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Learn how to create and maintain a Butterfly Habitat! Free and open to everyone!
Establishing and Maintaining a Butterfly Habitat On June 19, 2018, at the GNPA Griffin Chapter in Griffin, GA Virginia Linch will give a presentation on establishing and maintaining a butterfly habitat. The meeting will begin at 6:30 PM at the Women’s Center, Spalding Regional Hospital. This meeting is free and open to the public! Virginia Cartwright Linch grew up on St. Simons Island, exploring art and gardening with her mother, and that started her on a lifetime dedication to those interests. Her love of horses began while riding across the marshes and dunes on Sea Island. She married Eatonton native, Ronald Linch and moved to Putnam County in 1985. She began working as the art director for a local screen printing company, which developed her first art instructions. Working for the Department of Agriculture as a barn manager overseeing the rehabilitation of impounded horses kept her equine interest alive; and using photography to document the progress of those horses began yet another hobby. Incorporating those photographs and writing articles for equine related magazines proved that people will become active when they are informed of problems and solutions. While busy, she always found time for gardening. From transplanting favorite blooms to incorporating traditional landscape plants, she continued the horticulture legacy. She realized how few butterflies were in her garden. The blooms were there, but she would be waiting for random appearances of butterflies to photograph. This frustration with the lack of diversity and numbers led to research and the AHA! moment when she learned that “larval host plants” are necessary for the reproduction of butterfly species. Those random appearances of butterflies confirmed how the adult butterflies needed the nectar provided by her garden blooms; but also needed the larval host plants necessary for their reproduction. She replaced some of the exotic, non- native landscape plants with a variety of larval host plants and the appearance of butterflies was almost immediate. She has been raising and releasing native butterflies for years now, giving different stages of caterpillars, chrysalides and larval host plants to girl scouts, friends, family, school groups and others. The magic of this transformation into a creature of beauty always seems to touch each who is able to witness it. Virginia states, “The growing awareness of the public to the reduction in numbers of honey bees has been slow but sure. This reduction in numbers is true of most pollinators (including butterflies and hummingbirds); however, this associated decrease appears to have been overlooked. Butterflies are the forgotten pollinators. We usually just associate butterflies with ornamental flower gardens. Butterflies are also pollinators who visit tomato, watermelon, and other crops helping complete the cycle these plants need to produce. The native plants butterflies require to reproduce are usually considered weeds and are diligently removed from gardens, fields, pastures and the road banks where they used to thrive. The introduction of necessary spraying for mosquitoes and other nuisance winged insects has also adversely affected the life cycles of butterflies.” As a “butterfly advocate”, Virginia is dedicated to helping spread the word of the way all of us can positively impact the life cycles of these winged wonders. She has been Art Director, Perky Cap Co, Magistrate judge since 2000 to present. Briar Patch Arts Council[masked], Project Director, Butterflies & Blooms in the Briar Patch 2013 to present, 2015 Woman of the Year, and Amateur photographer & gardener. For information about Virginia’s project “Butterflies and Blooms in the Briar Patch”, visit the page on Facebook at https://www.facebook.com/Butterfliesandbloomsinthebriarpatch/ For information about Georgia Nature Photographers Association, check out their web site, www.gnpa.org and click on the "central chapter".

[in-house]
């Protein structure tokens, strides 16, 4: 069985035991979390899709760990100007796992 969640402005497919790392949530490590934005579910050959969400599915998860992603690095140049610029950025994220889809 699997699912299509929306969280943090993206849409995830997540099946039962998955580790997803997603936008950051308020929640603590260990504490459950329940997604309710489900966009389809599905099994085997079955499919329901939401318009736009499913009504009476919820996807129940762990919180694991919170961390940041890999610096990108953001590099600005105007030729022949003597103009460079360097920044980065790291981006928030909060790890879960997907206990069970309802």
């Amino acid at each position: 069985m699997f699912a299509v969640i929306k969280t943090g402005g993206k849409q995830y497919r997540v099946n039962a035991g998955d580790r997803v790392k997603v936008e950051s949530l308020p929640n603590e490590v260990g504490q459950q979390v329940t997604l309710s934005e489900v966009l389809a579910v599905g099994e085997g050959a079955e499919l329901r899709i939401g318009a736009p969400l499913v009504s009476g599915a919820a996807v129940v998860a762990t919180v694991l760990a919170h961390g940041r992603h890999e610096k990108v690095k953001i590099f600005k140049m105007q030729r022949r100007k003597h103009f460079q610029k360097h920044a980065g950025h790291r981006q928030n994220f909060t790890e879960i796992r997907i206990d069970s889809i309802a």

Women's Center, Spalding Regional Hospital

601 S. 8th Street · Griffin, GA

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What we're about

We are a regional chapter of Georgia Nature Photographers’ Association. In addition to meeting monthly for an instructional program, we schedule meetups to provide opportunities for nature photographers who live in the central Georgia area (Henry, Fayette, Bibb, Lamar, Monroe, Pike, Upson, and surrounding counties) to meet together to learn about nature photography and to have opportunities to experience it with others. We meet every third Tuesday of each month, except December, in the Women's Center, Spalding Regional Hospital.

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